Rethinking the carcinogenesis of breast cancer: The theory of breast cancer as a child deficiency disease or a pseudo semi-allograft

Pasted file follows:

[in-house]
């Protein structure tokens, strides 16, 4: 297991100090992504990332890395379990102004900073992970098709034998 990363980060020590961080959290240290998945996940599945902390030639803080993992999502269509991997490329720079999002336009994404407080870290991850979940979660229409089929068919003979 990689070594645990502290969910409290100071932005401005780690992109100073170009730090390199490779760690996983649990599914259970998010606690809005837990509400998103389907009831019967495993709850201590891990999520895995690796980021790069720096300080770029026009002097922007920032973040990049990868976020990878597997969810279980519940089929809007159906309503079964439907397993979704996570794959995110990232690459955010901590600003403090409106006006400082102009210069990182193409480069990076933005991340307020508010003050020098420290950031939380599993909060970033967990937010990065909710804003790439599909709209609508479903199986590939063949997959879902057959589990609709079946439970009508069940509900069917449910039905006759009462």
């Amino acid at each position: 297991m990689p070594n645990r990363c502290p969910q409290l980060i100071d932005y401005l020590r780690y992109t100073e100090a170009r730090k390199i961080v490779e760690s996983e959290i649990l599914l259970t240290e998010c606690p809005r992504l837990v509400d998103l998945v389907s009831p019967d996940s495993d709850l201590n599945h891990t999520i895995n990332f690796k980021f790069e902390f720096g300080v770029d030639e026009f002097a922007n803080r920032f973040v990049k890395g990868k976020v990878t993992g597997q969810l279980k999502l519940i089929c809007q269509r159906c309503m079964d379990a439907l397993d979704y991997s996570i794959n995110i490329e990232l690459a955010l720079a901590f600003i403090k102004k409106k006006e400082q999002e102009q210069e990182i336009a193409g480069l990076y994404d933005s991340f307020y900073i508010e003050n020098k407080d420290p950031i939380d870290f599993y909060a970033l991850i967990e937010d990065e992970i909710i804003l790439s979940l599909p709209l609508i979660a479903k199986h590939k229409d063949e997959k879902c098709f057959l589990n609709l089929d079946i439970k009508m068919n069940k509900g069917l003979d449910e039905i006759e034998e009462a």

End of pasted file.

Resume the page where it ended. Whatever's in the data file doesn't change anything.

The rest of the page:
The theory of breast cancer as a child deficiency disease is an inversion of the current paradigm, which considers fullterm pregnancies to be a protective factor and uses nulliparous women as the reference group. Instead, the theory of breast cancer as a child deficiency disease says that women with the highest parity (about 20, which is the limit of human fertility) are those with the lowest risk and should be used as the reference group in risk estimations. This theory is explained biologically by converting parity from the simple value of number of children into an understanding of the long-lasting biological and immunological effects of pregnancy. These effects can be reflected, as measured by functional genomics, in gene expression of the immune cells in the blood. Each pregnancy represents a unique fetus or semi-allograft, which provokes the creation and deposit of memory cell clones in the mother. Gene expression levels have been found to change linearly with number of full-term pregnancies in healthy women, but not in breast cancer patients. High hormone levels are necessary for a successful pregnancy, as they modulate the immune response from adaptive to innate in order to protect the fetus (considered as a semi-allograft) from rejection. At the end of the pregnancy, hormone levels drop, and the immune system recognizes the semi-allograft, but not in time for rejection to occur before birth. High hormones levels are also classified as carcinogens illustrating that carcinogenesis in the breast could be viewed as a war or balance between later exposures to hormonal carcinogens and the protection of the immune system. We propose that breast tumors are pseudo semi-allografts made up of transformed breast tissue cells. Assuming that the sensitivity to the exposure to increased levels of endogenous or exogenous hormones in women with breast cancer mimic those that occur in pregnancy, these breast tumor cells are protected against the body’s immune reaction, just as the fetus is during pregnancy. However, with more pregnancies, the potential to eradicate the pseudo semi-allograft might increase due to enhanced immune surveillance. The theory of breast cancer as a child deficiency disease proposes that the protective effect of pregnancy on breast cancer incidence via the immune system is independent of other risk factors.